Minister Sukhai outlines plans for Amerindian development in 2023

Amerindian, remote, and riverine communities are set to benefit from various developmental projects that will be driven by the government through the Ministry of Amerindian Affairs (MOAA) in 2023.

Amerindian Affairs Minister Pauline Sukhai while engaging with residents of Kaburi, Region Seven and Aliki in Region Three outlined some of the projects that will come onstream next year.

ICT and Internet connectivity

One hundred ICT hubs have already been established in communities to cater for internet connectivity; however, the government is facing difficulties in sourcing a provider that will deliver internet connectivity to these villages.

Amerindian Affairs Minister, Pauline Sukhai, MP

“The local providers like E-networks, Inet, they’re limited […] we have to find a provider that will provide enough, strong, bandwidth that will be able to connect every village so that when more than five or a dozen people go on, it does not break down or it does not buff, it will work,” Minister Sukhai explained.

Two hundred and twelve (212) ICT hubs are expected to be completed by next year. Minister Sukhai is, however hopeful, that by 2023 most of the communities with ICT hubs will be connected to the internet.

“It’s a work in progress, I believe in 2023, all the facilities, 212 facilities are expected to be completed and by then, we expect also, that most of them will be connected. So, we’re keeping our fingers crossed as a government too, that the negotiations, the search for a provider is going to happen soon.”

The aim is to have 211 communities connected to the internet by the end of 2025.

Amerindian leaders are urged to utilise the monies that their villages were allocated towards the construction of ICT hubs.

Capacity building

Community Support Officers (CSOs) will benefit from continuous training as the government aims to enhance the knowledge and skillsets of every Guyanese, in preparation for the ‘new’ Guyana.

Already, 55 CSOs graduated from garment construction and small engine repairs at the Bina Hill Institute Research Centre in Region Nine.  CSOs from Regions One and Seven will be receiving training in these skillsets as the programme is being rolled out.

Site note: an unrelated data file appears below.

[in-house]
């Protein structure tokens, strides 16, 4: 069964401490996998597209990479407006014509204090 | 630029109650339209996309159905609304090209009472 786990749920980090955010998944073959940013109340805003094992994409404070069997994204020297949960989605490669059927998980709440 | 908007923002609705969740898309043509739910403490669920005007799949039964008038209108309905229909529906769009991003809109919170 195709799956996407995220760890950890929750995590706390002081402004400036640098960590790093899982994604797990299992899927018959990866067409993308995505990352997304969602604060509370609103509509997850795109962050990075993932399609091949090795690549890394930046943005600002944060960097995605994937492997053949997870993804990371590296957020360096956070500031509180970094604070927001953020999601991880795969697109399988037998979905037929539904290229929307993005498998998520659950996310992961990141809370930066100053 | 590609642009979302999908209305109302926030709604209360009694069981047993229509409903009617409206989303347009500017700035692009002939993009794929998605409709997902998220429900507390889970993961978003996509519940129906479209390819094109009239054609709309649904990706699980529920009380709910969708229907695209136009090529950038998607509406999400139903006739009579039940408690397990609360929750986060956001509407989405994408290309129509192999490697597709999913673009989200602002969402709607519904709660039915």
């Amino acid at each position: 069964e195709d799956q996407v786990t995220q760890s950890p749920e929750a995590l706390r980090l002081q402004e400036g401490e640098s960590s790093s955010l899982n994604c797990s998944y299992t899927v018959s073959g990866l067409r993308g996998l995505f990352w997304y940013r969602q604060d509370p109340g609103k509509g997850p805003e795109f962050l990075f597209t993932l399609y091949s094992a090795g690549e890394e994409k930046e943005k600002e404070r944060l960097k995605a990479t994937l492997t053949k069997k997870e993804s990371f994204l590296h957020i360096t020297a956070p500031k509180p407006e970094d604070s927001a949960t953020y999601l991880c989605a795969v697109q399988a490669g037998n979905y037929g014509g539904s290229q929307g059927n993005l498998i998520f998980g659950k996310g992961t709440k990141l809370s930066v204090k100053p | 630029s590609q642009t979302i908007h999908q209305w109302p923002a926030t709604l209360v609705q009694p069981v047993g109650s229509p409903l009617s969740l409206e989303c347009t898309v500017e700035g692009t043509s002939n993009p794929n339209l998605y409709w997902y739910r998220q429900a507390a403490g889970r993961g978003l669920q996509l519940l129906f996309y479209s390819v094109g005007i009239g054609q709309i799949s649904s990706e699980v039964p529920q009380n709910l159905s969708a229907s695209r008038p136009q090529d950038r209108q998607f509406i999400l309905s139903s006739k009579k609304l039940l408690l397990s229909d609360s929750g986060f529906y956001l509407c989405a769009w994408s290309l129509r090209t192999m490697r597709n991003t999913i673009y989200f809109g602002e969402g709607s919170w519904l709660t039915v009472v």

The ministry will be providing materials for persons interested in garment construction and also funds for the construction of facilities.

“We’re giving them between $1.5 million to $2 million possibly to build their sewing centres if they do not have a section of a building in which they can use,” the minister added.

More than 160 CSOs were trained in computer literacy to complement the CT hubs that have been and will be established; Minster Sukhai believes these persons must train residents in their communities.

“We expect that every community across the country should become computer literate and when the connectivity is connected, that they can use the internet efficiently so that information, training, production, marketing and everything that you need can be at your hand reach,” she noted.

Preserving culture

In an effort to preserve the Amerindians’ heritage, the government will be funding several cultural groups in the new year. Minister Sukhai reminded during the interview that Guyana has six races and it is important for Amerindians to be knowledgeable about their culture.

“You go to many communities and the culture is either not there or refined, there’s nothing cultural. So, we want to ensure that according to the Act we also support the cultural development of the people… Our language and our culture make us what we are. It identifies us and so we will be supporting a few groups next year when the budget pass,” she revealed.

Solar power

In keeping with its commitment to improving the livelihoods of persons living in the hinterland and remote communities,the solar power programme will be rolled out in these communities.

We’re expecting that more than 30,000 solar panels, complete units with accessories will be received sometime in the first quarter in the next year and we’ll roll that out. Riverine communities will benefit, Amerindian communities will benefit, hinterland areas that don’t get electricity will get solar power.

The much-anticipated revision of the Amerindian Act of 2006 is expected to take off in the new year as well.

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